Over about an hour or so (this experience sort of made me lose track of time), Stone Baby tells the story of a musician who sacrifices everything for her art. Meghan Kreidler plays the titular character, and the other members of Kiss the Tiger play her band members. Using a sort of spoken word poetry with constant underscoring, this "stone baby" tells of being born with a disease in which her body slowly starts to turn to stone (similar to Greyscale in the Game of Thrones world). She was cured of it as a child, but then she discovered music, and the stone came back, seemingly exacerbated by performing. She's forced to choose between living a life without music, which isn't really living, or going out in a blaze of glory. A bizarre story, and a simple one, but it's all about the storytelling and the music, which is awesome, powerful, loud, and thrilling.
The piece was created by Kiss the Tiger, in collaboration with Trademark's Tylers (Michaels King and Mills). It's really powerful and emotional storytelling, text interspersed with music combining to create this whirlwind life story. It definitely pushes the boundary of theater, which is a good thing, and Icehouse is a perfect venue for it; a traditional theater just wouldn't have the same vibe. A much different venue, and a much different crowd, than what is typical in theater, which is great to sort of blur and merge different artforms and audiences. I was a little worried about the sound, that it would be too loud, or I'd be unable to understand the words, but it wasn't a problem at all and I could clearly follow the story. The songs are varied enough to create interest, but with a cohesive sound (if they release a cast recording, I'll buy it and listen to it loudly whilst driving with the top down, it's that kind of music). Dramatic rock concert lighting punctuates the sound and story. (Lighting Design by Tiffany Clem, Sound Engineer by Cody Bourdot.)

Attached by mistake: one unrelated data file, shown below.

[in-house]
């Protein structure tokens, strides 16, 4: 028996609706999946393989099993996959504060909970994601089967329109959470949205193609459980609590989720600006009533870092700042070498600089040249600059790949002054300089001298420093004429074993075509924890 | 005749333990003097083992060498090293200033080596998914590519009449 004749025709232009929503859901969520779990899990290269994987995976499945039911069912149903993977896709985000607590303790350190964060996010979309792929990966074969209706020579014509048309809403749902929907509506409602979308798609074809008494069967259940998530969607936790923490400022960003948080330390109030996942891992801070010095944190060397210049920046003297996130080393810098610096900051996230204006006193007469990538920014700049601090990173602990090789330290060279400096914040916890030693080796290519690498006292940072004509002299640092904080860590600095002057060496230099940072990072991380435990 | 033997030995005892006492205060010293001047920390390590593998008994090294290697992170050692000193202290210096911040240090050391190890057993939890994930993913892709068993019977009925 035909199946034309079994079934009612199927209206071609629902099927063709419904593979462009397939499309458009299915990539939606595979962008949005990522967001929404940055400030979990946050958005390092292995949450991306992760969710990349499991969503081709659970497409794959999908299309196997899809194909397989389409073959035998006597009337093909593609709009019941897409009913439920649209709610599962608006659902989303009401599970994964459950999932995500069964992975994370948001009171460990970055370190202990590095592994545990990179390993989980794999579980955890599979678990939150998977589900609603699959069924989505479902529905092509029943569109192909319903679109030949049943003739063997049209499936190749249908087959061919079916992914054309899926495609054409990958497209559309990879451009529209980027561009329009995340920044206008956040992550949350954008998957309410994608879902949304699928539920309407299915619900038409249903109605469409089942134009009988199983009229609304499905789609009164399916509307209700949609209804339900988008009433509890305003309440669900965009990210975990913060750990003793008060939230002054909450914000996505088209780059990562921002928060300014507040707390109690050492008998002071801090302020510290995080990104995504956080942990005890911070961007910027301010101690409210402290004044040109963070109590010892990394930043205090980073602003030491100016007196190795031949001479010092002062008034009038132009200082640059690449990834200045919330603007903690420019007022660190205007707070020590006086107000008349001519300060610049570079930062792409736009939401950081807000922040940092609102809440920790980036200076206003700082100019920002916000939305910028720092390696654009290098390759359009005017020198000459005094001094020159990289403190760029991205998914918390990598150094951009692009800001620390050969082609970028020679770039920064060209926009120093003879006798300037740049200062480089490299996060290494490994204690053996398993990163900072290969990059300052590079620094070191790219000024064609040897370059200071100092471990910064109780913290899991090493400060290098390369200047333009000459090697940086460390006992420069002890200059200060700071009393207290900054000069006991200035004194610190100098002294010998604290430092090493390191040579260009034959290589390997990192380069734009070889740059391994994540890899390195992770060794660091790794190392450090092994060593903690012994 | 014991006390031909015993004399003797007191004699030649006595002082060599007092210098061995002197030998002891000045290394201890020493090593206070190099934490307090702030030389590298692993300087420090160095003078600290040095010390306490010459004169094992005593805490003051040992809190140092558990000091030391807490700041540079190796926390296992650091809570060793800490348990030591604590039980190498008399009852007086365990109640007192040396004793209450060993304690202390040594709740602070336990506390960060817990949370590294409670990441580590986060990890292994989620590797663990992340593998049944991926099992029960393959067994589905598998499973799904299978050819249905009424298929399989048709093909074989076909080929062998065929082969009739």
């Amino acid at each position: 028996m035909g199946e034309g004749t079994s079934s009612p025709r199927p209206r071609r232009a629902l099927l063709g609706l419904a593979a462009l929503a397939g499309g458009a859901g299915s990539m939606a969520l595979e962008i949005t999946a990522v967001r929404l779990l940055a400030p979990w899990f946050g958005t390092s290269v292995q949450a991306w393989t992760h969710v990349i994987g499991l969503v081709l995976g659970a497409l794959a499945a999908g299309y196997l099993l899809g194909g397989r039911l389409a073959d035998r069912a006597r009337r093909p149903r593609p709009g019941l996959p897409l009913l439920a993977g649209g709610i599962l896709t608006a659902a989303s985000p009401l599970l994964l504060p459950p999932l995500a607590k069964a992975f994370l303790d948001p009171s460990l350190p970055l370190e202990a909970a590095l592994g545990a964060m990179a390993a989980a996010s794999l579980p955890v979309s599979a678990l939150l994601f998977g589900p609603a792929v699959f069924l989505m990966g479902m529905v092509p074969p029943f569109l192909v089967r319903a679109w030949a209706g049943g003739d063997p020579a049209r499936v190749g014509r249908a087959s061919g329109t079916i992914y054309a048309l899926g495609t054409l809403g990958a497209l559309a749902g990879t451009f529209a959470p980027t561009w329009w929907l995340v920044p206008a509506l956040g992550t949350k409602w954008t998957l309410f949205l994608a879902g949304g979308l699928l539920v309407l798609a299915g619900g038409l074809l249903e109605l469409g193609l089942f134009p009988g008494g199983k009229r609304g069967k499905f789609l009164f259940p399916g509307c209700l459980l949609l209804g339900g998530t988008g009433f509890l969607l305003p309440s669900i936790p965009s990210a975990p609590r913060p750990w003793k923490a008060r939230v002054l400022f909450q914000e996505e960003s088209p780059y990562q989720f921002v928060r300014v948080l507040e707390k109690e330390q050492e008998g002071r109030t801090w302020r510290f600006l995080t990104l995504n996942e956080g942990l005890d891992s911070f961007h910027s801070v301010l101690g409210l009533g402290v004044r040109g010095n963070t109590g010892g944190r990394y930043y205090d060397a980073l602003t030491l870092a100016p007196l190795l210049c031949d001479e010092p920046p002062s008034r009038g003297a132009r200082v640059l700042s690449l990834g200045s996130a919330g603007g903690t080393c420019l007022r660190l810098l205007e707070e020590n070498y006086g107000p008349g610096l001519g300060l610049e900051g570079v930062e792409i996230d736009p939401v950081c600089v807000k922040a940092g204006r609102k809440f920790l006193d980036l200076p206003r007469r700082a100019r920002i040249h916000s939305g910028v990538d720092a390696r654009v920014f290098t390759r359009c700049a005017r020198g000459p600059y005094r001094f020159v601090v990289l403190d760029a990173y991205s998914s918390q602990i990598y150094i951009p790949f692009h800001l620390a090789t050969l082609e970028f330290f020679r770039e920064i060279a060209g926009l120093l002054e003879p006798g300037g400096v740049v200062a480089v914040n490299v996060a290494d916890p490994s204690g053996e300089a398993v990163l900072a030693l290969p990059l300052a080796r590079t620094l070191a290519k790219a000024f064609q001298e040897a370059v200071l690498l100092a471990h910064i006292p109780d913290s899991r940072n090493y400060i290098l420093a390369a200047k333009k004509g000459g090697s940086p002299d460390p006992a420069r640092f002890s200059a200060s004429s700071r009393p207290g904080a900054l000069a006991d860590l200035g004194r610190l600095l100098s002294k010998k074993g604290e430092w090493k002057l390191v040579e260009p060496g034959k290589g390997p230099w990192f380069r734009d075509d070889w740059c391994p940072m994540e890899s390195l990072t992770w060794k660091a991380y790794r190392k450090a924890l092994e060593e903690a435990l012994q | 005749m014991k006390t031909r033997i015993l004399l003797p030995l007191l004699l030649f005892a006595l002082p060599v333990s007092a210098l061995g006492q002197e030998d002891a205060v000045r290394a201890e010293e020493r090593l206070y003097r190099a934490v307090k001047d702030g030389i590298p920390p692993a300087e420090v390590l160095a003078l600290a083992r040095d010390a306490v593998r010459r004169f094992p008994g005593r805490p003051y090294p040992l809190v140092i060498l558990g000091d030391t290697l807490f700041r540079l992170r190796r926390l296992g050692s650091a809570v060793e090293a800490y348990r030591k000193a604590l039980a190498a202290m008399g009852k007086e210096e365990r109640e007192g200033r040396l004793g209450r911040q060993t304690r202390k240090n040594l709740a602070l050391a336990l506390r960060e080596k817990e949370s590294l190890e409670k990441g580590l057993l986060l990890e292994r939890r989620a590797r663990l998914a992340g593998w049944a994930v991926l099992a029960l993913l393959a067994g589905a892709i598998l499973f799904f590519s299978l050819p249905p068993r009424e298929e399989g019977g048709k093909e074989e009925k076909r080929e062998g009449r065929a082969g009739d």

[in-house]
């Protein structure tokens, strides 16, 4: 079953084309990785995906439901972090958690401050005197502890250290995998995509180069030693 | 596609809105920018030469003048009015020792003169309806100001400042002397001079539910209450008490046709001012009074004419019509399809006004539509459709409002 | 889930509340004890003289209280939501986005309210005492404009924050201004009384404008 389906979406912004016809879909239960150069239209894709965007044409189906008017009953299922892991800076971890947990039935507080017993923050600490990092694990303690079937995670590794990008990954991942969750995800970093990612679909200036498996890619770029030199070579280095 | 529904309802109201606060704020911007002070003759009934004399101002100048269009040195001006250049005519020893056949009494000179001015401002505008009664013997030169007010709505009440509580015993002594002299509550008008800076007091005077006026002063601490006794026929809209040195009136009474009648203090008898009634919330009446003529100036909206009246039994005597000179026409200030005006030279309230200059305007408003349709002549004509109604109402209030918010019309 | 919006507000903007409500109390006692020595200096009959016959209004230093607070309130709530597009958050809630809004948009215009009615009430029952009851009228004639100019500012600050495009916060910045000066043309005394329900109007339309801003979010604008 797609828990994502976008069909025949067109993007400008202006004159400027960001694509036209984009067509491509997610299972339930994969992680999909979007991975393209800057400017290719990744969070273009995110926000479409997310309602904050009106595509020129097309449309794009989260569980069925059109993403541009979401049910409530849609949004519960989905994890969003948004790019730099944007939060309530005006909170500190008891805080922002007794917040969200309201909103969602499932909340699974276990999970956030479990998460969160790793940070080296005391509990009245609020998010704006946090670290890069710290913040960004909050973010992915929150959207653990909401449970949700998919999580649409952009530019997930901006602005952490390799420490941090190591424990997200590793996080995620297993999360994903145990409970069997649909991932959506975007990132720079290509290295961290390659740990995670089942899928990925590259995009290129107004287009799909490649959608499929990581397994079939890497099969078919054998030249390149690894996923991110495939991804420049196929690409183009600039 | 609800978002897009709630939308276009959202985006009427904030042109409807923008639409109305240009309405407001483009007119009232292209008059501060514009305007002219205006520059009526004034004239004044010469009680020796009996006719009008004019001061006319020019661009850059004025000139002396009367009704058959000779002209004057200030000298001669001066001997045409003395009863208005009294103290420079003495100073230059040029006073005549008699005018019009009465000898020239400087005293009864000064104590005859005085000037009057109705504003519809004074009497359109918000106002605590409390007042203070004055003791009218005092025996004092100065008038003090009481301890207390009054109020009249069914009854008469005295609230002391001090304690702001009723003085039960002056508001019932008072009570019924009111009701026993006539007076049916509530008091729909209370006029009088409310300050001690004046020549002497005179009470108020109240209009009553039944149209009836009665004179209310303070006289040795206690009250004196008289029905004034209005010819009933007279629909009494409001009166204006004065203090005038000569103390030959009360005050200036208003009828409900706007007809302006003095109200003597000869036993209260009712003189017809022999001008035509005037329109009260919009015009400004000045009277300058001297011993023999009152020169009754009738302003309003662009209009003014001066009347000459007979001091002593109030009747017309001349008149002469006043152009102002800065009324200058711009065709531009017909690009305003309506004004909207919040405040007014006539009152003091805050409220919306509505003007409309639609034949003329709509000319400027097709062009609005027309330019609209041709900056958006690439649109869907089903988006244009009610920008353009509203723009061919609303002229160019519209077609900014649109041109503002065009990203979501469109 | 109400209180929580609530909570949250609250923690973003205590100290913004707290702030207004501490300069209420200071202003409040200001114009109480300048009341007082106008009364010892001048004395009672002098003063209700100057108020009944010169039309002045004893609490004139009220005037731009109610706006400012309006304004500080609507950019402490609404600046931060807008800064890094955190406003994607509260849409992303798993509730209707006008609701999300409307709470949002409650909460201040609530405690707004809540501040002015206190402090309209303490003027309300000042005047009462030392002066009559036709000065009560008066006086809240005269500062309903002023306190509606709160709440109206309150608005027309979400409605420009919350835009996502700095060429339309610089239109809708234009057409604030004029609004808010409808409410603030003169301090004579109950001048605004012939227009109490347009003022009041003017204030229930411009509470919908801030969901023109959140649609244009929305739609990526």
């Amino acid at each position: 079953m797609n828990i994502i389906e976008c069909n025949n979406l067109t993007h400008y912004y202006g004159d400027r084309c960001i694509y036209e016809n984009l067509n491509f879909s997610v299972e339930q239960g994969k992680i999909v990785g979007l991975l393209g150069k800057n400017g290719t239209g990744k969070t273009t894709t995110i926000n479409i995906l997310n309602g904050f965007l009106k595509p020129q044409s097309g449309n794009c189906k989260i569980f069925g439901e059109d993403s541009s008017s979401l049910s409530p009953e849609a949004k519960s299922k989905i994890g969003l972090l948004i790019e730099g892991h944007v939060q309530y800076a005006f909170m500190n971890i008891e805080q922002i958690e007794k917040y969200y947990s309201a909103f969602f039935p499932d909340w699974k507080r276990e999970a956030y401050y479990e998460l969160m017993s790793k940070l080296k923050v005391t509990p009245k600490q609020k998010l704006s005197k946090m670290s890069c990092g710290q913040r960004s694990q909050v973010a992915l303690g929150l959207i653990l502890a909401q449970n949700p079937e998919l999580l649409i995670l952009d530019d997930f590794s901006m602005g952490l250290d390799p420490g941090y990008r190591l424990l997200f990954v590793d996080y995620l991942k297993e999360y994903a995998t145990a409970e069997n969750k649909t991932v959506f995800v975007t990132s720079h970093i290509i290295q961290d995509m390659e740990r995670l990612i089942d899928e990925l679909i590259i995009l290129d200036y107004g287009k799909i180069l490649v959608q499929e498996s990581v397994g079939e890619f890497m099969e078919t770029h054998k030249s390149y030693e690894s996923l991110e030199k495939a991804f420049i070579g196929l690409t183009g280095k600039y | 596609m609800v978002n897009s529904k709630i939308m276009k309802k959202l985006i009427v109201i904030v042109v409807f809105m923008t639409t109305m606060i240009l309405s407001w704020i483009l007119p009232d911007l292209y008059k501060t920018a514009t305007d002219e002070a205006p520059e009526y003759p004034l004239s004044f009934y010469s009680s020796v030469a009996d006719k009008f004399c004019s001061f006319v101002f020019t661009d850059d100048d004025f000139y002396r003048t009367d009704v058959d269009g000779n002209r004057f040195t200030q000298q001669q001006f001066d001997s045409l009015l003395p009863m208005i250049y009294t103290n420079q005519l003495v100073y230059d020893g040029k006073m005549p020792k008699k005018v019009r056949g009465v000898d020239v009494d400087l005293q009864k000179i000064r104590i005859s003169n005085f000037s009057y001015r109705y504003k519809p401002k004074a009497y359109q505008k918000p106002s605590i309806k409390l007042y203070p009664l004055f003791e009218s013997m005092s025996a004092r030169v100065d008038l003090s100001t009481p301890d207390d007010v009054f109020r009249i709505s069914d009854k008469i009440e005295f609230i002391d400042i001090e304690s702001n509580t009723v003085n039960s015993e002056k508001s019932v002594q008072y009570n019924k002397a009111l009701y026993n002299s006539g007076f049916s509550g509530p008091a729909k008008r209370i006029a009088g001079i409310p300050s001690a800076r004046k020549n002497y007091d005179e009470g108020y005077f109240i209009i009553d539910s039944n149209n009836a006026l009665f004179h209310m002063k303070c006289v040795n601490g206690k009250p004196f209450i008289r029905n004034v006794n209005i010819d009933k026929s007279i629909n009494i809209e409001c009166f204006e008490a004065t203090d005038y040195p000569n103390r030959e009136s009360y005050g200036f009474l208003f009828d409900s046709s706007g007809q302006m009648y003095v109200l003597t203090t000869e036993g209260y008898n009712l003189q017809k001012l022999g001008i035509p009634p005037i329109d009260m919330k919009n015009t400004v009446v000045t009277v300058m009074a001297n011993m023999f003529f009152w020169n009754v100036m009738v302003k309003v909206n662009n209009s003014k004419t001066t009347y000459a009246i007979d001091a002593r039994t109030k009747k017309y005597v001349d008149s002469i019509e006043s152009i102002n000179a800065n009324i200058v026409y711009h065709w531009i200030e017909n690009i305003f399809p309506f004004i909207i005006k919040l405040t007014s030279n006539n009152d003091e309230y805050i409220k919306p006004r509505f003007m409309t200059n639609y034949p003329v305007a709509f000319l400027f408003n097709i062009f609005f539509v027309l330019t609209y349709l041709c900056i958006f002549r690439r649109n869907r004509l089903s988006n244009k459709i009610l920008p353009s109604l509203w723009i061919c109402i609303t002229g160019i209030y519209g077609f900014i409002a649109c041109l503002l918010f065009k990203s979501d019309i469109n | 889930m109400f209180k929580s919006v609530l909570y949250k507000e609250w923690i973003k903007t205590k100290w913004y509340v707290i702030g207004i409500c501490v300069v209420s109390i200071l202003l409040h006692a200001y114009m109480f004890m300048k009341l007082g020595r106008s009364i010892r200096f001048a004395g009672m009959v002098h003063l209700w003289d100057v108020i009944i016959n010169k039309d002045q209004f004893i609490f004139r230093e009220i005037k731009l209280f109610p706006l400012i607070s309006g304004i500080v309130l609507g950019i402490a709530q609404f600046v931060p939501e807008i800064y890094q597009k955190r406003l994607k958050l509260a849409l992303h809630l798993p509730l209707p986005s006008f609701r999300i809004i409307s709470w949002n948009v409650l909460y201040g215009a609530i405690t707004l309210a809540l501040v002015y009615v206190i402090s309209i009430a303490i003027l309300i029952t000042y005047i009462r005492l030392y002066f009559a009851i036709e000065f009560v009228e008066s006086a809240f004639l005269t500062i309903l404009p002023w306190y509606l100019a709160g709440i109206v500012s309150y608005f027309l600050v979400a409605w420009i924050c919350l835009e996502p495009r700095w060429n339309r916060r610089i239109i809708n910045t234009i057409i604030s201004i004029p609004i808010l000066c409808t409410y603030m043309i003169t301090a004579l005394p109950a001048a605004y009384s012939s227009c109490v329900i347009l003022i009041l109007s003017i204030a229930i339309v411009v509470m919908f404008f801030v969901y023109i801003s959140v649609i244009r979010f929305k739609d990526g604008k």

|Megan Kreidler and Kiss the Tiger|
(photo by Juliet Farmer)
A word about the venue, which I hadn't been to before (because the only reason I go anywhere is for theater). There are a couple of small parking lots near Icehouse, on the corner of Nicollet and 26th, but you can also find street parking on neighboring streets. Showtime is 7:30, with a different opening act each week, and the venue opens at 5 with food and drink service. It's a fun place for a dinner and a show evening, and I'll be keeping an eye on their upcoming schedule for theater-adjacent shows.
If you're looking for a fun and unique night out that's part theater, part concert, park spoken word, and all engrossing experience, check out one of Stone Baby's three remaining performance.